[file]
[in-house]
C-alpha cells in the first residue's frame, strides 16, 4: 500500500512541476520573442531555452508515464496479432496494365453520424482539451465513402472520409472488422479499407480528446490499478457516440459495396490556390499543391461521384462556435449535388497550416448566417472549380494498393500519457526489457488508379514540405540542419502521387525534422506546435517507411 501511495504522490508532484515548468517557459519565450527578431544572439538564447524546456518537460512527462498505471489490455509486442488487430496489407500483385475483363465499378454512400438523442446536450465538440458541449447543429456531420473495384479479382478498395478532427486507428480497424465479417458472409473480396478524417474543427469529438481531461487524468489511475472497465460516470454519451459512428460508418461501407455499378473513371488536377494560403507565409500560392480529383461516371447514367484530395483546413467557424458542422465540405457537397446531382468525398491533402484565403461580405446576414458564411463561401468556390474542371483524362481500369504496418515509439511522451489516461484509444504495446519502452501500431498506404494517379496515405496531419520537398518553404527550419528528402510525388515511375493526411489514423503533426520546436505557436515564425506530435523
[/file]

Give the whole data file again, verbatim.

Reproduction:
[in-house]
C-alpha cells in the first residue's frame, strides 16, 4: 500500500512541476520573442531555452508515464496479432496494365453520424482539451465513402472520409472488422479499407480528446490499478457516440459495396490556390499543391461521384462556435449535388497550416448566417472549380494498393500519457526489457488508379514540405540542419502521387525534422506546435517507411 501511495504522490508532484515548468517557459519565450527578431544572439538564447524546456518537460512527462498505471489490455509486442488487430496489407500483385475483363465499378454512400438523442446536450465538440458541449447543429456531420473495384479479382478498395478532427486507428480497424465479417458472409473480396478524417474543427469529438481531461487524468489511475472497465460516470454519451459512428460508418461501407455499378473513371488536377494560403507565409500560392480529383461516371447514367484530395483546413467557424458542422465540405457537397446531382468525398491533402484565403461580405446576414458564411463561401468556390474542371483524362481500369504496418515509439511522451489516461484509444504495446519502452501500431498506404494517379496515405496531419520537398518553404527550419528528402510525388515511375493526411489514423503533426520546436505557436515564425506530435523